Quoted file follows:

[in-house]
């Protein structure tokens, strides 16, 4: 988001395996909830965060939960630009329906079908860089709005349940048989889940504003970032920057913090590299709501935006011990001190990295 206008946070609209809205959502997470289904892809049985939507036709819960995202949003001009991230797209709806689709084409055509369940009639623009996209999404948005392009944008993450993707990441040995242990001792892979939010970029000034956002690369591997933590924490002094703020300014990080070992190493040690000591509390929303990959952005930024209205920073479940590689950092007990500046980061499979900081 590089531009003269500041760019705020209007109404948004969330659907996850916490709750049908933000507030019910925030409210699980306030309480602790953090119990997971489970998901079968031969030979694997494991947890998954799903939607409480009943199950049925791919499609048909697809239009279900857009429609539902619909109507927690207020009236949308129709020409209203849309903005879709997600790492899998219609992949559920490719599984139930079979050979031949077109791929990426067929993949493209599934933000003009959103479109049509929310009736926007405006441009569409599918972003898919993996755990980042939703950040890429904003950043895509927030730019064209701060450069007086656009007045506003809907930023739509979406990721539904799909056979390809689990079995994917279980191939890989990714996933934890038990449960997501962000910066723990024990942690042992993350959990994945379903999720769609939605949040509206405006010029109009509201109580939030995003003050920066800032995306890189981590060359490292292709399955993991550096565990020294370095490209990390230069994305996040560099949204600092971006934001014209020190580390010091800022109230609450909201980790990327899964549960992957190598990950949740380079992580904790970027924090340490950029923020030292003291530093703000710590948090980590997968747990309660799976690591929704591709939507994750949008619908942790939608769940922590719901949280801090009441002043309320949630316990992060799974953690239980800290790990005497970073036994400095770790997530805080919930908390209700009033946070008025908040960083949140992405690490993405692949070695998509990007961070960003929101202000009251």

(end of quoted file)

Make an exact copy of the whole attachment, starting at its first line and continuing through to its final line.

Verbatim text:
[in-house]
């Protein structure tokens, strides 16, 4: 988001395996909830965060939960630009329906079908860089709005349940048989889940504003970032920057913090590299709501935006011990001190990295 206008946070609209809205959502997470289904892809049985939507036709819960995202949003001009991230797209709806689709084409055509369940009639623009996209999404948005392009944008993450993707990441040995242990001792892979939010970029000034956002690369591997933590924490002094703020300014990080070992190493040690000591509390929303990959952005930024209205920073479940590689950092007990500046980061499979900081 590089531009003269500041760019705020209007109404948004969330659907996850916490709750049908933000507030019910925030409210699980306030309480602790953090119990997971489970998901079968031969030979694997494991947890998954799903939607409480009943199950049925791919499609048909697809239009279900857009429609539902619909109507927690207020009236949308129709020409209203849309903005879709997600790492899998219609992949559920490719599984139930079979050979031949077109791929990426067929993949493209599934933000003009959103479109049509929310009736926007405006441009569409599918972003898919993996755990980042939703950040890429904003950043895509927030730019064209701060450069007086656009007045506003809907930023739509979406990721539904799909056979390809689990079995994917279980191939890989990714996933934890038990449960997501962000910066723990024990942690042992993350959990994945379903999720769609939605949040509206405006010029109009509201109580939030995003003050920066800032995306890189981590060359490292292709399955993991550096565990020294370095490209990390230069994305996040560099949204600092971006934001014209020190580390010091800022109230609450909201980790990327899964549960992957190598990950949740380079992580904790970027924090340490950029923020030292003291530093703000710590948090980590997968747990309660799976690591929704591709939507994750949008619908942790939608769940922590719901949280801090009441002043309320949630316990992060799974953690239980800290790990005497970073036994400095770790997530805080919930908390209700009033946070008025908040960083949140992405690490993405692949070695998509990007961070960003929101202000009251």